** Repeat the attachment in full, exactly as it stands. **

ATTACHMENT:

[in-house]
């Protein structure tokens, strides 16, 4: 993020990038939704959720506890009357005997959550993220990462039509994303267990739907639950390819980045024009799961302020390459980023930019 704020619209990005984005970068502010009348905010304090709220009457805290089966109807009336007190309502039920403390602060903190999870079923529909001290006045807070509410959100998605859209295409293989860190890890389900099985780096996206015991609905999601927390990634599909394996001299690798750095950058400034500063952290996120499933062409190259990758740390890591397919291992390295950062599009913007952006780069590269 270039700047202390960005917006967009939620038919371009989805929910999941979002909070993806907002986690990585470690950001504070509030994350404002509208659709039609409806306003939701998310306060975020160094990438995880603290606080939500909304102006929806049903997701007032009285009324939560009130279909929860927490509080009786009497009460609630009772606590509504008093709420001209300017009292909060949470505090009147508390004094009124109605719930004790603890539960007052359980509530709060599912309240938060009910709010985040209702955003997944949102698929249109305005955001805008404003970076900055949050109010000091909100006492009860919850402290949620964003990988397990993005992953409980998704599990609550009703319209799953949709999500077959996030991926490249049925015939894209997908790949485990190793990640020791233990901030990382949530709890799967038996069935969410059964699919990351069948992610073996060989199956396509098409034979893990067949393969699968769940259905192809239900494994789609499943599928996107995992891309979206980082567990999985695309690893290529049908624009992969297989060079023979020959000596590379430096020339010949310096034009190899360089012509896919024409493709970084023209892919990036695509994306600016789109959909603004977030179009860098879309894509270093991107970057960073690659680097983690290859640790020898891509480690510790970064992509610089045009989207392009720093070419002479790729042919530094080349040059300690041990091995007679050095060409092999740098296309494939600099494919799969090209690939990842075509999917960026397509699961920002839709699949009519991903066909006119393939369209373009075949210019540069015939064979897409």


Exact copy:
[in-house]
């Protein structure tokens, strides 16, 4: 993020990038939704959720506890009357005997959550993220990462039509994303267990739907639950390819980045024009799961302020390459980023930019 704020619209990005984005970068502010009348905010304090709220009457805290089966109807009336007190309502039920403390602060903190999870079923529909001290006045807070509410959100998605859209295409293989860190890890389900099985780096996206015991609905999601927390990634599909394996001299690798750095950058400034500063952290996120499933062409190259990758740390890591397919291992390295950062599009913007952006780069590269 270039700047202390960005917006967009939620038919371009989805929910999941979002909070993806907002986690990585470690950001504070509030994350404002509208659709039609409806306003939701998310306060975020160094990438995880603290606080939500909304102006929806049903997701007032009285009324939560009130279909929860927490509080009786009497009460609630009772606590509504008093709420001209300017009292909060949470505090009147508390004094009124109605719930004790603890539960007052359980509530709060599912309240938060009910709010985040209702955003997944949102698929249109305005955001805008404003970076900055949050109010000091909100006492009860919850402290949620964003990988397990993005992953409980998704599990609550009703319209799953949709999500077959996030991926490249049925015939894209997908790949485990190793990640020791233990901030990382949530709890799967038996069935969410059964699919990351069948992610073996060989199956396509098409034979893990067949393969699968769940259905192809239900494994789609499943599928996107995992891309979206980082567990999985695309690893290529049908624009992969297989060079023979020959000596590379430096020339010949310096034009190899360089012509896919024409493709970084023209892919990036695509994306600016789109959909603004977030179009860098879309894509270093991107970057960073690659680097983690290859640790020898891509480690510790970064992509610089045009989207392009720093070419002479790729042919530094080349040059300690041990091995007679050095060409092999740098296309494939600099494919799969090209690939990842075509999917960026397509699961920002839709699949009519991903066909006119393939369209373009075949210019540069015939064979897409």